Finding the Magic of Horses in Her Lens
Interview by Kim Roe
I first met Tamara Gooch in November of 2017 when I took part in one of her photography workshops in Portugal. I’d always wanted to travel there and was interested in learning something about photography beyond my abilities with a point-and-shoot camera. Obviously, photographing horses clinched the deal.
It was an experience of a lifetime! Tamara, along with husband Jess Lee and photographer Keron Psillas, exceeded all expectations. Most of the other workshop attendees were already accomplished photographers, but Tamara, Jess, and Keron were incredibly patient and encouraging. I came home with lots of knowledge, beautiful photographs and a bunch of new friends.
Since then I’ve been following Tamara’s photography on Facebook. The quality of her work is astounding. A resident of Idaho, she travels to farms all over the world for her photo shoots. Tamara also specializes in museum quality fine art equine prints.
When did you become a professional photographer? Why horses?
After owning horses my entire life and loving photography for as long as I can remember, I started photographing my daughter and her friends at local hunter/jumper shows and things just kind of took off from there. In 2005 I left my weekly paycheck to pursue my passion and I’ve never looked back.
When I first thought of photography as more than a hobby I was interested in nature and wildlife photography, but horses seemed to always find their way in front of my lens. I knew that if I was going to make it as a full-time professional photographer I had to photograph what I loved more than anything else in the world, because that passion would take me places I wouldn’t otherwise go.
I want everyone who has ever loved a horse, whether they own one or not, to feel the magic they exude. They are an extremely powerful animal that can also be the calm in the middle of a storm. I love the relationships between people and their horses. Horses are companions, soul mates, and can even be the defender or champion for some. Capturing those emotions is priceless.
Describe your history and your present with horses.
My first memories of horses were three ponies we had at our summer home in Wyoming that I appropriately named, Blackie, Brownie and Whitey. I got my first “real” horse at age 12, a Quarter Horse off the track. The rest, as they say, is history. I currently own a PRE/Andalusian stallion and a Lusitano gelding.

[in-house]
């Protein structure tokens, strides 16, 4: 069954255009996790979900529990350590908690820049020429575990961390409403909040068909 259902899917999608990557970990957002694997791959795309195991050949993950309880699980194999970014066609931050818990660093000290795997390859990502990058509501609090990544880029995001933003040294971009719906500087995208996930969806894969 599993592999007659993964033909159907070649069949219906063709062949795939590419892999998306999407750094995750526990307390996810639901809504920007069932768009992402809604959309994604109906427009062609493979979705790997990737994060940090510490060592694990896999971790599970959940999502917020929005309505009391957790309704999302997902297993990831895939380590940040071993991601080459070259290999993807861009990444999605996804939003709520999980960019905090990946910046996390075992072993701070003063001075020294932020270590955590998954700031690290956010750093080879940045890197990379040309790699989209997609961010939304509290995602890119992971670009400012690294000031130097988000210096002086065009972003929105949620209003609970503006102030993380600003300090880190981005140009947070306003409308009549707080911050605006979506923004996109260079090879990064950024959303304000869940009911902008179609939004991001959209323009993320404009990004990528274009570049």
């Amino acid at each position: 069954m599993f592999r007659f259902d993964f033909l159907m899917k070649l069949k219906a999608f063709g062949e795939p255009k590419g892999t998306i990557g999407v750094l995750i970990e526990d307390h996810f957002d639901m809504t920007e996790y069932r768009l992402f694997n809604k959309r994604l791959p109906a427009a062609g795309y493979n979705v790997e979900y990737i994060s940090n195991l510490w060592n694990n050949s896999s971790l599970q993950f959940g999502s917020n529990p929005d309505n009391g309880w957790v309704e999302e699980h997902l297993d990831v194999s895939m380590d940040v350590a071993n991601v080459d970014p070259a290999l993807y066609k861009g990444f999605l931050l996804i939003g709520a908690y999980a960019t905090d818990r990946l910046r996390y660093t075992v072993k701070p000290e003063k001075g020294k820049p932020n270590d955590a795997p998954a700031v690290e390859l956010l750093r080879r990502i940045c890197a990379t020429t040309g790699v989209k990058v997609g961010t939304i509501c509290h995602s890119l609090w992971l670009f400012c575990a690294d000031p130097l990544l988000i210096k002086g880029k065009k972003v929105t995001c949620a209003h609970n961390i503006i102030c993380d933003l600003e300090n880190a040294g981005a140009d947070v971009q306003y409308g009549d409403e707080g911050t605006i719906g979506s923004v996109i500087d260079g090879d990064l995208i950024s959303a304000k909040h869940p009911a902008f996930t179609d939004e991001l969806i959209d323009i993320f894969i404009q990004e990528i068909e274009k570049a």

What are the high points of being an equine photographer? Low points?
High point–being there. Being a part of something that gives me so much joy. For me there is nothing better.
Low points? Well, photographically there aren’t any. Business-wise, there are many responsibilities and they sometimes can be difficult. As a photographer I want to be out shooting and then processing images, but I spend more time on business tasks than shooting.
Explain what’s involved in participating in a workshop with you.
The number one thing I want people to do is to show up with enthusiasm. Bring your camera, lots of memory cards and you’re all set to take great images. My workshops are geared for every level of photographer from beginner to advanced. I like to keep things fun and low key. You can expect to learn as much or as little as you want.
Workshops are so much more than sitting behind a computer and learning photoshop, although if that’s your goal, it’s mine as well. My workshops are designed to help you discover what your vision is and how to make the camera capture that vision.
Kim Roe grew up riding on the family ranch and competed in Western rail classes, trail horse, reining, working cow, and hunter/jumper. She trained her first horse for money at 12 years old, starting a pony for a neighbor.
Kim has been a professional dressage instructor in Washington state for over 30 years, training hundreds of horses and students through the levels. In recent years Kim has become involved in Working Equitation and is a small ‘r’ Working Equitation judge with WE United.
Kim is the editor of the Northwest Horse Source Magazine, and also a writer, photographer, and poet. She owns and manages Blue Gate Farm in Deming, Washington where she continues to be passionate about helping horses and riders in many disciplines.